“I couldn't trace any Moyse reference other than the marriage of Joseph to Mary Craddock (who is a descendant of the Spoure family whose wonderful monument are one of the glories of the church. If you will allow a slight digression in his book on Bodmin Moor E.C.Axford refers to these and I quote: This collection of monuments, remarkable anywhere, seem particularly impressive in this remote and beautiful place. They are human documents speaking out of the past with a clear and commanding voice.

“And it was to this village that my ancestor Joseph came.

“It was then many years before I seriously took up the genealogy again and for a long time I did not know where Joseph came from.

“He had a large family, lived for a time at Mill Cottage as indeed did his eldest son Richard after him and the family worked on the Trebartha Estate for the Rodd family. At the end of his long life Joseph was living at Trebartha Lodge. Richard married a Buckingham but after her death he went to live with his daughter Mary Pearce at Trebullet where he died in 1912. Joseph's next son John is buried next to him. Two other sons went to St Breward but by the end of the 1900s most of the family had moved away to Liskeard or Plymouth and some had emigrated to Ohio.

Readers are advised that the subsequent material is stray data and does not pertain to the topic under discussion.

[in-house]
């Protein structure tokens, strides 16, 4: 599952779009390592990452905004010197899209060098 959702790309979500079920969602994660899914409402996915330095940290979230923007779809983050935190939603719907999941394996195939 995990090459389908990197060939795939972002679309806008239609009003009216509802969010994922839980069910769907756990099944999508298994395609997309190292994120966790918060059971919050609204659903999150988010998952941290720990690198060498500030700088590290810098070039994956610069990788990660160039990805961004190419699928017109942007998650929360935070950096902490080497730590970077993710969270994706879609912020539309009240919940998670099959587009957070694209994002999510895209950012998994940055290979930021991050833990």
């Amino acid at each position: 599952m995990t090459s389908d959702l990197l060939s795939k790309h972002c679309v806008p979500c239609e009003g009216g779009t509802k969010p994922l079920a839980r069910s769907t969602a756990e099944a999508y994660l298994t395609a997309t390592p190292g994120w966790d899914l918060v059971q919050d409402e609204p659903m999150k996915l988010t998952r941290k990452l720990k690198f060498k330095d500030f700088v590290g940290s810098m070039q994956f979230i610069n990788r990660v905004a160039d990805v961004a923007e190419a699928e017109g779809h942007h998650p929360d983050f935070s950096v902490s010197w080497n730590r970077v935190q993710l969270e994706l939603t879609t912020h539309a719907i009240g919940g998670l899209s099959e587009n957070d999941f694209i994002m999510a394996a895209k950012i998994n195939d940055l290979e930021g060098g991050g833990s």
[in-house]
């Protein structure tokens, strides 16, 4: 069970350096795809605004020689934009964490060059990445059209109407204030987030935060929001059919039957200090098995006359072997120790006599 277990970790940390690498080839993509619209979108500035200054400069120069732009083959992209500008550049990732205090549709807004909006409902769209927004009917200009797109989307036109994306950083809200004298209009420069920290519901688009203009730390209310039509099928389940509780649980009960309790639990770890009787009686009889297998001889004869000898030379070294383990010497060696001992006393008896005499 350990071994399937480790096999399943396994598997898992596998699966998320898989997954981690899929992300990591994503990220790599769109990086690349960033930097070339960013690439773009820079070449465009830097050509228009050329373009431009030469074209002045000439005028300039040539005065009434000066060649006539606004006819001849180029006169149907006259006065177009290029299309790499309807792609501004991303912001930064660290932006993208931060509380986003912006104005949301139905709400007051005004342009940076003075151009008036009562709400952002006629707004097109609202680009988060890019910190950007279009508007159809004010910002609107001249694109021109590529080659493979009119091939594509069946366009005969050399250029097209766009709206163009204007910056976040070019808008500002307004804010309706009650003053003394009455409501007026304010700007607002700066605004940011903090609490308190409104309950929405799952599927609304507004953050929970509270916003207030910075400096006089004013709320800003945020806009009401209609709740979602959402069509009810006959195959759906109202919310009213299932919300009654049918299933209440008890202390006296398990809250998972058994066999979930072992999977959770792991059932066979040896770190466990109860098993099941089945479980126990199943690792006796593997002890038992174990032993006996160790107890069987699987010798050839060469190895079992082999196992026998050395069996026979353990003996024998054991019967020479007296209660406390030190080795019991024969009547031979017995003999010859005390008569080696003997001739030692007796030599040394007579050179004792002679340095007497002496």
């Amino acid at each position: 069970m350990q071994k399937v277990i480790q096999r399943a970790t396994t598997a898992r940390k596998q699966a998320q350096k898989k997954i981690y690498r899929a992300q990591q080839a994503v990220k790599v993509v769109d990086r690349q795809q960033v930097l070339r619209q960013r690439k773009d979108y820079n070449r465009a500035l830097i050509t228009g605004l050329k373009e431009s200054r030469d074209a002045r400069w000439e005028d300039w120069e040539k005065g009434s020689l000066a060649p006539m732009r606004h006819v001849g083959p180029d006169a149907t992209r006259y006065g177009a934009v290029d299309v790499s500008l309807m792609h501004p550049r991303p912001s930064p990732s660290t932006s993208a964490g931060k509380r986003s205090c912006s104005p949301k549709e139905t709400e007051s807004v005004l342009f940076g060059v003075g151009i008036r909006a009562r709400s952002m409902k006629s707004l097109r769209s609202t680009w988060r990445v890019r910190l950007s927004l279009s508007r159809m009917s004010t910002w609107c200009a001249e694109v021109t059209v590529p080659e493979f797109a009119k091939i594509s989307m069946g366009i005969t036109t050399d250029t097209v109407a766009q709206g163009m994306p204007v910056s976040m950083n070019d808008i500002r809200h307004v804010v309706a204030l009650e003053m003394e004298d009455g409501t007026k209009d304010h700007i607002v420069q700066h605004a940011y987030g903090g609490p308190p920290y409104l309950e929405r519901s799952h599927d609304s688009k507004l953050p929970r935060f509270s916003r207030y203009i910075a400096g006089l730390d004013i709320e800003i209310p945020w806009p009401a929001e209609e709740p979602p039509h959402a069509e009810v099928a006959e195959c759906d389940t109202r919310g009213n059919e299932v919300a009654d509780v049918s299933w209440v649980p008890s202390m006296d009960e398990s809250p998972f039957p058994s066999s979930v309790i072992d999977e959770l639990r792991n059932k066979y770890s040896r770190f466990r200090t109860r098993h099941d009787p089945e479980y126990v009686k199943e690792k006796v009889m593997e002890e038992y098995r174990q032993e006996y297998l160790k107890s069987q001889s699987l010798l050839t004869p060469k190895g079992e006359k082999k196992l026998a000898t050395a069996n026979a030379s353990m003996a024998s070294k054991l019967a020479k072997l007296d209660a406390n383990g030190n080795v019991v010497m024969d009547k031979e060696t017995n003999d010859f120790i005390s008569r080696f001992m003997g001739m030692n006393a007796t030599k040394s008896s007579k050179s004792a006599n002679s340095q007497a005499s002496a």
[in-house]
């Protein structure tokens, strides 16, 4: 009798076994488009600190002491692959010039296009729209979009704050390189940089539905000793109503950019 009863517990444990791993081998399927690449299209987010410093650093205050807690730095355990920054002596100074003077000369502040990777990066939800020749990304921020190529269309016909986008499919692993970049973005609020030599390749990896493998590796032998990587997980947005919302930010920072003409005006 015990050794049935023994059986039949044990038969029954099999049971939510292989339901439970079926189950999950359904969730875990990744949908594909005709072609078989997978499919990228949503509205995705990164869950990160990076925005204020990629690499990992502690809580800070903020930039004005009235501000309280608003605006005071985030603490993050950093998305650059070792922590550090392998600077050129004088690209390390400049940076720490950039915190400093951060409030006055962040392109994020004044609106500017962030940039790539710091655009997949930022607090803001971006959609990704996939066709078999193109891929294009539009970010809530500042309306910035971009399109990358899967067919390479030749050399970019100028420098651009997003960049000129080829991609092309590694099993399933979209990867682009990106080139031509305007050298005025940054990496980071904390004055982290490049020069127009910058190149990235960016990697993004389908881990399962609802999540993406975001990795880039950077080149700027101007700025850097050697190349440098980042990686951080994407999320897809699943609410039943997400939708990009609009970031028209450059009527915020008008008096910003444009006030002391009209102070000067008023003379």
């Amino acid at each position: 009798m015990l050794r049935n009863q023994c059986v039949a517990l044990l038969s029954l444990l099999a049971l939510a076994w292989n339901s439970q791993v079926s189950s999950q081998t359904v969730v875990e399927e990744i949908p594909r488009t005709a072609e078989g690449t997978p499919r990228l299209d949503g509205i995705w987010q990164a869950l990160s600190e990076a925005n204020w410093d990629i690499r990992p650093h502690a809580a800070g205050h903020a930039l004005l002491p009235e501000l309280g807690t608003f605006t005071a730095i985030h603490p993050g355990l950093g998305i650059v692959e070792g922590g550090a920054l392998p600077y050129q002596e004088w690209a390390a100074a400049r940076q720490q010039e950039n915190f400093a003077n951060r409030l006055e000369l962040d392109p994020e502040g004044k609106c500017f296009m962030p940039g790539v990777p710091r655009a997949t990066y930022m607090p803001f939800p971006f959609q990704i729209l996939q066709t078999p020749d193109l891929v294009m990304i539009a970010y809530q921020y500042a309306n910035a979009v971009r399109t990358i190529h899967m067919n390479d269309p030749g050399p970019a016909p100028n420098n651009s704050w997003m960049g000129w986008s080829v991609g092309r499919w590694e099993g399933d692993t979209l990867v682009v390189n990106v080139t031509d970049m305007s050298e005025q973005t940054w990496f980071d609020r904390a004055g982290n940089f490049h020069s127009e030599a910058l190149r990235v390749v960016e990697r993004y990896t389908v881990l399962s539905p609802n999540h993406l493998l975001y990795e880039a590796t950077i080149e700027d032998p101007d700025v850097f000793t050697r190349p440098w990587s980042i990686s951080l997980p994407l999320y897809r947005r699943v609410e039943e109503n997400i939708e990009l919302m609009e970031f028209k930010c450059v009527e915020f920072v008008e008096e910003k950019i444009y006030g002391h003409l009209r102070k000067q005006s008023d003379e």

“But Joseph was born just south of Okehampton and came from a long line of yeoman one of who married there in the mid-17th century but was in fact born back over the border at Boyton. (As a final digression there was a grant of land at Okehampton to a Richard Moys in 1301 but I haven't traced back that far although the land now built upon is still known as Moyse's Meadow although it no longer has any rustic character!)

“So, as you can see St Torney means a great deal to me. Axford describes it perfectly but it is a church and setting of singular beauty and it is a privilege to enter it. For these reasons we must find a way to avoid a padlock and chain being put over the door and for it to be left to the souls of the departed alone and be allowed to fall into decay.”

Richard drew this image of St Torney's in March 2020. (Click for a larger version)


Moyse Family Tree and Gallery

family tree

The first six descendant generations of the Moyse family can be seen in the pdf file shown on the left. The file contains a family tree followed by basic biographical notes for the individuals shown on the tree.

We are grateful to Richard Moyse, whose reminiscence can be seen here, for his invaluable contribution to the content of this family story. There are more current generations but these have not been included for reasons of privacy.

Richard and the late Jim Moyse have provided a gallery of images that can be seen by clicking on the gallery icon to the right.

If you are researching the family and wish to see the larger tree, read the comprehensive biographical notes, contact Richard Moyse or wish to add to the family story, you can e-mail him at rmmoyse @ [no spaces either side of @].

Moyse Gallery


The banner image shows Joseph Moyse and his wife Mary (nee Craddock); Richard Moyse, their son.